Religious Hypocrites (Matthew 23) | Story

This passage is chock-full of symbolism, cultural norms and is a potential minefield to understand as a modern adult, let alone as a child. It’s also pure teaching instead of a person-based narrative, so to make it more identifiable, I’ve focused on how one Pharisee may have heard it. The word ‘Hypocrite’ is quite an adult term, and it’s worth spending a few minutes explaining the meaning to the kids. If you have a very young group, then simply omit that one reference in the retelling below.

This retold version of the Bible passage is supplied for inspiration, feel free to omit or embellish to give it your personal voice.

Main Passage : Matthew 23:1-12

Biblical retelling of Religious Hypocrites (Matthew 23) for youngsters.

The Pharisee stood towards the back of the crowd, Jesus kind of fascinated him, but something about Jesus was dangerous. Now Jesus wasn’t happy and he wasn’t going to stay quiet.

“Just look at those men” said Jesus, staring at the small crowd of religious leaders. “Look at how they are dressed, with the tassels on their prayer shawls super long, as if that makes them holy?

The Pharisee looked at the long trailing threads that came from the four corners of his garment, they held the 5 religious knots. Pharisees would make the treads longer to show their importance, they didn’t need to be long, they got dirty easily, but it was sort of like a uniform, so people could see they were super religious.

Jesus was still talking, “They take the place of Moses in the community, making laws, reading scripture, telling you how God wants you to live your life. They share God’s truth but don’t act on it. Instead, they place the heavy load of keeping rules on God’s people and don’t do anything to help them. They love the place of honour at banquets, the front seats in the synagogues, they demand to be called ‘Rabbi’ by people.”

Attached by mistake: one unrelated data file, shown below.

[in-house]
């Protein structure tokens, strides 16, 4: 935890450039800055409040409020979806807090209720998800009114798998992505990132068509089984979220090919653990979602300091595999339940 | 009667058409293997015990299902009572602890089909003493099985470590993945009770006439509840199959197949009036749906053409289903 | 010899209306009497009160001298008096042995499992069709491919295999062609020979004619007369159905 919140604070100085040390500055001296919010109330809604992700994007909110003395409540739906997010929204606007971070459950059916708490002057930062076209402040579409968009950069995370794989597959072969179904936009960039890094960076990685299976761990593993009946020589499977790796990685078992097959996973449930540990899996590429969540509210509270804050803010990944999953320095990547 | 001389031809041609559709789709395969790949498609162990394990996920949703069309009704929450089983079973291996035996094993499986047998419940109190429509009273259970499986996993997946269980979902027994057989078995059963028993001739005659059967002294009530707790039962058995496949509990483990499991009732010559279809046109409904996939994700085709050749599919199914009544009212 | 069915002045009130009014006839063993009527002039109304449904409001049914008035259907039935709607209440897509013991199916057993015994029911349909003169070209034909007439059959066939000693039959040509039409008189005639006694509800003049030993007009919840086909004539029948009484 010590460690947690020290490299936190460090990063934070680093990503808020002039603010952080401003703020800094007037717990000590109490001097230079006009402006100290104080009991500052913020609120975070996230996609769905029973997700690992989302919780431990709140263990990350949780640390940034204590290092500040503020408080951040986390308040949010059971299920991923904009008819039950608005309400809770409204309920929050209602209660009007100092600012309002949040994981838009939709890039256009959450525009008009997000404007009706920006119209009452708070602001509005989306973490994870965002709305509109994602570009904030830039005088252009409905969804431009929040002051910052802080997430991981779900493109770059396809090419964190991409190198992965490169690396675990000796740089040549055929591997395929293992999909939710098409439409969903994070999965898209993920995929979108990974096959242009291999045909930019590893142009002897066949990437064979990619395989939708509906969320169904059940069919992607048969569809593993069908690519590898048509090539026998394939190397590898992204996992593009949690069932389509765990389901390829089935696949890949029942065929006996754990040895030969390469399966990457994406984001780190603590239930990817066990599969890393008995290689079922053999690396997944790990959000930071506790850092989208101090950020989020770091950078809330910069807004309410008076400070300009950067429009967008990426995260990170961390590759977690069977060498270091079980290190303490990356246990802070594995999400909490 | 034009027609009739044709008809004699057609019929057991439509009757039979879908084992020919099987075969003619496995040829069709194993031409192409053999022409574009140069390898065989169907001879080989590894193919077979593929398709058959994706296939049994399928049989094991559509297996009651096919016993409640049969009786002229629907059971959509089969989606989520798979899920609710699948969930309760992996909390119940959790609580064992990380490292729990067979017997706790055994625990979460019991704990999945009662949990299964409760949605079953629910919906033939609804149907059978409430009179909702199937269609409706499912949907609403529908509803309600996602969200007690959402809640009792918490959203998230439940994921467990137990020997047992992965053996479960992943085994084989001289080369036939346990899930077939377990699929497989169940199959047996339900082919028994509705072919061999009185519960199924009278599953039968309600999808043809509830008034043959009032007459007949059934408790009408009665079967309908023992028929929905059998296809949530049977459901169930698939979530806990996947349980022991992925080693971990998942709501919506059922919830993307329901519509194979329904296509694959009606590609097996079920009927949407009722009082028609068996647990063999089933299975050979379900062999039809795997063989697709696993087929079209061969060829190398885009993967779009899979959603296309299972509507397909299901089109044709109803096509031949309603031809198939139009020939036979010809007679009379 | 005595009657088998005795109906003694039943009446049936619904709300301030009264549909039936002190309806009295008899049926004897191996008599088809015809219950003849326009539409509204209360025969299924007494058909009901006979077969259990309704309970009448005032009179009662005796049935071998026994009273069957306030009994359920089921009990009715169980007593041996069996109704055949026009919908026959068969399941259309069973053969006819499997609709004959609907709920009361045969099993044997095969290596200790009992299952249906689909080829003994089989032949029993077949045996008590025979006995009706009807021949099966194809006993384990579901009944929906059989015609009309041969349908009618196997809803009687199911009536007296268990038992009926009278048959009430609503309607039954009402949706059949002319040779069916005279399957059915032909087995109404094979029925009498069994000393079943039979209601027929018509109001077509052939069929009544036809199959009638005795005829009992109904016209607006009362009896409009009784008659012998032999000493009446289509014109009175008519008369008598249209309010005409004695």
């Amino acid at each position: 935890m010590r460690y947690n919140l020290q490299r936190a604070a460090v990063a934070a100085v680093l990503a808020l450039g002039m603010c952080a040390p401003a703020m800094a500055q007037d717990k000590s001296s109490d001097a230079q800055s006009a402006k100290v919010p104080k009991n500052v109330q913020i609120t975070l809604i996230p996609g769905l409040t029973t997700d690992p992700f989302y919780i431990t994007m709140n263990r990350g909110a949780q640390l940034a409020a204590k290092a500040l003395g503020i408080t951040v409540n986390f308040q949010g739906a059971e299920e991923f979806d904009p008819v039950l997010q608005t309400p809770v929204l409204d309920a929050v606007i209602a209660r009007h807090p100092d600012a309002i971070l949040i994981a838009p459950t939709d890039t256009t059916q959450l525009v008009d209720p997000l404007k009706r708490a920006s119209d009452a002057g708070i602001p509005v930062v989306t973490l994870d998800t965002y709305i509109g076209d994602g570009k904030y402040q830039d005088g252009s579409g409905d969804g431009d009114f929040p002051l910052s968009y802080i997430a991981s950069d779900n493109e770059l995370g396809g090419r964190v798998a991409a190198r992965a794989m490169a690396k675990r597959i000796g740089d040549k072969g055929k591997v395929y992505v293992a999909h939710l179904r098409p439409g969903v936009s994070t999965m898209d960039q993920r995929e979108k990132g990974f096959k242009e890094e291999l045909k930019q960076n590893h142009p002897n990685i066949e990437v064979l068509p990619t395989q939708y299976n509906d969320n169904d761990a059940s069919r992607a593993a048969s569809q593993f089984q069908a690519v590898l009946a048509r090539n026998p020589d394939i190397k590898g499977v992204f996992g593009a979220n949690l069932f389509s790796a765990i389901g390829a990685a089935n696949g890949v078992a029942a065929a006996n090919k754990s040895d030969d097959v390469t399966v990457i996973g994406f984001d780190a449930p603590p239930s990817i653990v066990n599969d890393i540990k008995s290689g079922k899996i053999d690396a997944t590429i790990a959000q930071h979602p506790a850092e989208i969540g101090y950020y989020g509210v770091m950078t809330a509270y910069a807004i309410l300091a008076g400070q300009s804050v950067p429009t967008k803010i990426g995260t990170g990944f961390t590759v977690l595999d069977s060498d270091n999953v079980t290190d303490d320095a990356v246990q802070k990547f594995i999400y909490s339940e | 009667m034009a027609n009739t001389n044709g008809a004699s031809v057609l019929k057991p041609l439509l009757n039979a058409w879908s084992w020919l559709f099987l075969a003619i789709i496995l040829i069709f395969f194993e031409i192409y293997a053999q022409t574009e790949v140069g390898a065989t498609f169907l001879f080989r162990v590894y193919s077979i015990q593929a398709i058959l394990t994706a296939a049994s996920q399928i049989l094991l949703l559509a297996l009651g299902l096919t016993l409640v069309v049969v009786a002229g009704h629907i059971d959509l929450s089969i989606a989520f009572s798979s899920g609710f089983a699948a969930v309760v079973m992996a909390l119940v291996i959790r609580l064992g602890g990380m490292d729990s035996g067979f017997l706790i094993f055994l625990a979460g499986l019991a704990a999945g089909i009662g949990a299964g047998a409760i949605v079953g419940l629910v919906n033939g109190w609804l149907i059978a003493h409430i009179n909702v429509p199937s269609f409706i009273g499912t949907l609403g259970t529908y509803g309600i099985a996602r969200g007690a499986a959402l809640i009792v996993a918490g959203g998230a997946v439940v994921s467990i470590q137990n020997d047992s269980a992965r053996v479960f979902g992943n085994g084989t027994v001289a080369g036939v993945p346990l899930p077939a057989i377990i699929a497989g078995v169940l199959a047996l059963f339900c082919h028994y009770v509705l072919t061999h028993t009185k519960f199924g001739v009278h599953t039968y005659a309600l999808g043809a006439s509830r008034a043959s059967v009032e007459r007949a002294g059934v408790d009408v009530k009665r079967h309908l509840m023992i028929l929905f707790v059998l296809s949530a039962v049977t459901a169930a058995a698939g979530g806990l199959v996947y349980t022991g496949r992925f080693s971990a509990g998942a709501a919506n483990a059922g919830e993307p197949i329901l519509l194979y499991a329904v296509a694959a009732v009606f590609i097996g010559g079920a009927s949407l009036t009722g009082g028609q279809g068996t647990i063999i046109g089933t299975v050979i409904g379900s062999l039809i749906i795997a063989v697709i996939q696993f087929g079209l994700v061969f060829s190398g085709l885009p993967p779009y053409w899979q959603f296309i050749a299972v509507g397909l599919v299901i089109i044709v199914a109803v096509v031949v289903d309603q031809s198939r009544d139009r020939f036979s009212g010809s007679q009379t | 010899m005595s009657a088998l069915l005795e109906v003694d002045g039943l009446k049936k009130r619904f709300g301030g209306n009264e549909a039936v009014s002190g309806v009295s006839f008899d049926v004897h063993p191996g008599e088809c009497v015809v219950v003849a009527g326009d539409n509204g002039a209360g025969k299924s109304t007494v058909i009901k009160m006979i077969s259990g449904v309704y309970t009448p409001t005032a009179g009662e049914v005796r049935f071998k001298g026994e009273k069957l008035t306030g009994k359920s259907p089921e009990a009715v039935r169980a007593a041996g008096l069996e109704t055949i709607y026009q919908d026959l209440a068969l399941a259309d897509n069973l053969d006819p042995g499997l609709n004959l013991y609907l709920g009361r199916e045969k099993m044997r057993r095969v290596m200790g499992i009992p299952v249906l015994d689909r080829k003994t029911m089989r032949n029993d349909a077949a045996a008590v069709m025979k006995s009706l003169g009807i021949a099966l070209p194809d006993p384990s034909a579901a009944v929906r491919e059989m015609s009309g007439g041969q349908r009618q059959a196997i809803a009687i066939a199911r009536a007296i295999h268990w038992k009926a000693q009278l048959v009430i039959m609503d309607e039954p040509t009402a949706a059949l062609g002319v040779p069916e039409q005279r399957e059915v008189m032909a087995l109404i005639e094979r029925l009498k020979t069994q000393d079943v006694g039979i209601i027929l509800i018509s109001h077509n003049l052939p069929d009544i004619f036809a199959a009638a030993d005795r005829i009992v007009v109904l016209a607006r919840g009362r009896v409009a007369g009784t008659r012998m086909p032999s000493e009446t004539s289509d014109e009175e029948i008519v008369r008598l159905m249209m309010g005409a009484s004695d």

“Ha, Rabbi? — Don’t call these men ‘Rabbi’ or ‘teacher’ or even ‘instructor’ — you only have one teacher, the Messiah, you are all brothers and sisters the same. And you all have just one father, your Father in Heaven.”

The Pharisee felt like he’d been punched. God’s people needed religious leaders, his world had just been declared wrong. He’d spent years training to be something Jesus was against. How could he take this man seriously?

“Do you want to know who will be the greatest among you?” said Jesus, his voice calming. “The greatest will be the one who is a servant. Those who try to make themselves important will be made small, but those who are willing to serve even if it makes them look foolish, they will be praised and lifted high.”

The crowd quite liked that bit, but Jesus wasn’t finished with the religious leaders yet. Jesus wasn’t kind, he told them how they had got so many things wrong, he called them horrible names, he labelled them hypocrites. It was clear, whatever Jesus was planning, the Pharisees were going to lose if they didn’t stop it.



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